National Geographic : 1957 Sep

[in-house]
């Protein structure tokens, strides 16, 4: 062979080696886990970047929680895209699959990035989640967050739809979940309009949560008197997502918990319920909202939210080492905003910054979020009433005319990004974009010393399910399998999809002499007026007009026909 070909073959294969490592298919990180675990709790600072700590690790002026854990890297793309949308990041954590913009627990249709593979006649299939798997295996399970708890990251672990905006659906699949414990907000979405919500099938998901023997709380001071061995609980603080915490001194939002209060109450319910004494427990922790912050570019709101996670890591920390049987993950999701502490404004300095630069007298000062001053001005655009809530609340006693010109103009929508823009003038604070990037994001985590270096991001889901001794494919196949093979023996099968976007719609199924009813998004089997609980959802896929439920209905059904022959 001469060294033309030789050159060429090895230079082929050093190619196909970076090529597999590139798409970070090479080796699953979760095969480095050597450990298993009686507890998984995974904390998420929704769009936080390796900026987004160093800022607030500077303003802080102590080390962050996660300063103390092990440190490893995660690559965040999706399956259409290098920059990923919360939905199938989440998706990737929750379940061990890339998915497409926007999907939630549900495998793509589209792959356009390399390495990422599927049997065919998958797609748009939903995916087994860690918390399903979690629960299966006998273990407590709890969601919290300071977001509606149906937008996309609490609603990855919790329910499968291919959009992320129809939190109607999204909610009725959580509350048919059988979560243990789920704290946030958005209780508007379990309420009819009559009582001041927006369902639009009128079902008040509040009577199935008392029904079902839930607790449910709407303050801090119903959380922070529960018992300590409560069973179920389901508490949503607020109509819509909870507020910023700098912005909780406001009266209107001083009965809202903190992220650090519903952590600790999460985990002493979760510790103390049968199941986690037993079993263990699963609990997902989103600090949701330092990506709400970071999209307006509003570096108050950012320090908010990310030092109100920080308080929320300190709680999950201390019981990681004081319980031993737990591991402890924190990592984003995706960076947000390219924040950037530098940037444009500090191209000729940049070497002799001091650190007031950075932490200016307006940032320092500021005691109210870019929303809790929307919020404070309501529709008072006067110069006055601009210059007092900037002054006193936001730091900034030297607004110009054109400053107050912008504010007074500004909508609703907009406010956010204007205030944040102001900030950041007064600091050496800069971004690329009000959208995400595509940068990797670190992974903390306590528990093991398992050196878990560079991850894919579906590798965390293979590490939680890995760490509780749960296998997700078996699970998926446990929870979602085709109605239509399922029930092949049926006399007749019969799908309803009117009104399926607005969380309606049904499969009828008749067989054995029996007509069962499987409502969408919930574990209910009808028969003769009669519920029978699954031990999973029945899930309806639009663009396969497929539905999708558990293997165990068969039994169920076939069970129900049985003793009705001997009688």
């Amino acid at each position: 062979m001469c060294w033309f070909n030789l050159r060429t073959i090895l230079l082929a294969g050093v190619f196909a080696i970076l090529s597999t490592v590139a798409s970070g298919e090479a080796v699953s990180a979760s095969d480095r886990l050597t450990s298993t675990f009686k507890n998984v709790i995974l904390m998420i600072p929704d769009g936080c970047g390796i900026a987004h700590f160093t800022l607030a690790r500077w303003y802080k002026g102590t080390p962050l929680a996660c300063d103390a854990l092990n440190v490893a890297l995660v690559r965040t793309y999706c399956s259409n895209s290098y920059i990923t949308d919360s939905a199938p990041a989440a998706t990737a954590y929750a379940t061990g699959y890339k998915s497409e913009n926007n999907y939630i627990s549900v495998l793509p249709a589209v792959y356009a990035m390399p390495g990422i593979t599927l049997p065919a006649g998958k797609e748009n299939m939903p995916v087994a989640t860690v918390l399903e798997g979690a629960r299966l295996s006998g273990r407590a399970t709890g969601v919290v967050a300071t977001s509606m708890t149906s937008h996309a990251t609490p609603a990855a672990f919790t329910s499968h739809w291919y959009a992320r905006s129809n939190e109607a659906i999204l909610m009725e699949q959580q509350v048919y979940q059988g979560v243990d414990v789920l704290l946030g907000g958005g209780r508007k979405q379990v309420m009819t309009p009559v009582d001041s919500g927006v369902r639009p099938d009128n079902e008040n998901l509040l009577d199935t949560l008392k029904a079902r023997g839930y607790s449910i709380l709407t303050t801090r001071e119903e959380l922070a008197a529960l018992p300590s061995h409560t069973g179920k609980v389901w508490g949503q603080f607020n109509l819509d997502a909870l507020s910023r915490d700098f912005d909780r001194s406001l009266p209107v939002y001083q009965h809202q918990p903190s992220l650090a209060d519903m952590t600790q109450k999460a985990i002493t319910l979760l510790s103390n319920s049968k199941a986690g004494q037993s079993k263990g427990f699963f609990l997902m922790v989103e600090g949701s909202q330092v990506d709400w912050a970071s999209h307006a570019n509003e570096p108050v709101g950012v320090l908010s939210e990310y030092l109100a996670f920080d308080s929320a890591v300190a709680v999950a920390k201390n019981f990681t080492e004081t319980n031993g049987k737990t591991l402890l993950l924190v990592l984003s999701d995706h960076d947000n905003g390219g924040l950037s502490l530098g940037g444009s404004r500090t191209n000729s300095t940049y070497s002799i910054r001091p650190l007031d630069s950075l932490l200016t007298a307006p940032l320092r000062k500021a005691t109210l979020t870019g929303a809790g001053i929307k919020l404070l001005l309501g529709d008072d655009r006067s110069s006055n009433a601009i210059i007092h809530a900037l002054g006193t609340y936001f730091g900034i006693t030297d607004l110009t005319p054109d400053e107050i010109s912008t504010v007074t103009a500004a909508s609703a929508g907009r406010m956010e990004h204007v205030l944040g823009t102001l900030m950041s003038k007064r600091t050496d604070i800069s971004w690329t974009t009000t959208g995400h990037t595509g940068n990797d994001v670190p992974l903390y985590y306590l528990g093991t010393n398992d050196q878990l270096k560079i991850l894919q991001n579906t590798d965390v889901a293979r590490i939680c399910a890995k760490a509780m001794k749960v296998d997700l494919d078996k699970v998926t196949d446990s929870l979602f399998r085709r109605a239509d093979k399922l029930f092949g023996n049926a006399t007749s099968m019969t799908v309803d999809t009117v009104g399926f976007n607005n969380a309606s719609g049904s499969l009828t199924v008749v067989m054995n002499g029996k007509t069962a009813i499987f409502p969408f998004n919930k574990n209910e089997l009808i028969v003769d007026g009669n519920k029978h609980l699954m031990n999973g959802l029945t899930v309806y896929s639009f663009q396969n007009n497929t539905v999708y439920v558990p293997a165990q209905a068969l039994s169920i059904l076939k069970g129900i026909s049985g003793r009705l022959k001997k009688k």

Year of Discovery Opens in Antarctica 339 Daring Scientists of a Dozen Nations, Pooling Knowledge and Resources, Launch Man's Most Ambitious Assault on the White Continent BY DAVID S. BOYER Foreign Editorial Staff, National Geographic Magazine With Photographs by the Author EIGHT thousand feet below us the world's most powerful icebreaker, U.S.S. Glacier, battered and twisted her way across the Ross Sea, a dark beetle struggling through endless chunks of drifting ice. Within minutes our Air Force C-124 Globe master had passed her. Compared with Glacier's jarring, bucking journey, our way of reaching Antarctica was smooth and effort less. But it had its own chilling aspects. Air-sea Invasion of Antarctica Off our starboard wing rose the Prince Albert Mountains, stark and jagged, ribbed with glaciers flowing down to the icy sea. Somewhere ahead, in a thickening white haze, lay the only airstrip for big planes within 2,000 miles. We had passed the point of no return; there was no longer enough gasoline to get us back to New Zealand. Lashed to the floor of the plane's cavernous belly were 27 tons of priority equipment to help build an outpost for science at the South Pole.* Aboard the Glacier rode more sup plies and men for the second year of Opera tion Deep Freeze, the United States' part of a giant international assault on the cold, silently resisting emptiness of Antarctica. In the southern summer to come, 46 scien tific stations would dot the continent at the bottom of the world, all part of the 1957-58 International Geophysical Year for the study of the earth and its environment.t Other stations on outlying islands and neighboring continents bring to more than 60 the total of points from which scientists will probe the secrets of Antarctica. (See the supplement map, "Antarctica," mailed to members with this issue of their Magazine.) The United States already had built two bases, one in McMurdo Sound at the edge of the Ross Sea, the other 450 miles eastward at Little America V on Kainan Bay.$ United States scientists and servicemen of Deep Freeze II had orders to install and man six new outposts, sending 12 ships and 44 planes south for the job. The Glacier, 8,625 armor-plated tons and 21,000 horsepower, was smashing her way through the Ross Sea ice pack in October, earlier in the antarctic year than any other ship in history. Overhead, Navy and Air Force planes were already proving that a 6,000-foot landing strip carved on McMurdo ice had brought the formidable Antarctic Continent into commuting distance of sunny New Zealand, 2,400 miles away. I flew into Antarctica on one of these first aerial "milk runs." It was beginning to look like a flight through milk itself. To starboard the frozen mountains had begun to blur into whiteness. Beneath us veined pat terns of dark-green open water, twisting and writhing among the floes, faded and became white too. Below, above, on all sides, milky whiteness closed us in. Flight into Unknown Weather The forecast for our flight had been based on meager information. McMurdo weather was good when we took off. Now, even should conditions there have changed, it was too late for us to turn back. There was no direction to go but onward. Then a static-broken voice crackled into our radioman's earphones. Radar landing equipment at McMurdo, he deciphered grimly, was not operating. Maj. Jesse T. Jumper checked his fuel supply. We could circle for three hours if necessary. After that... Skittering back to mind came the words of a radio dispatch sent from McMurdo a week earlier: "The first Navy plane crashed Thursday * See "We Are Living at the South Pole," by Paul A. Siple, NATIONAL GEOGRAPHIC MAGAZINE, July, 1957. t See "The International Geophysical Year," by Hugh L. Dryden, NATIONAL GEOGRAPHIC MAGAZINE, February, 1956. t See "All-out Assault on Antarctica," by Rear Ad miral Richard E. Byrd, NATIONAL GEOGRAPHIC MAGA ZINE, August, 1956.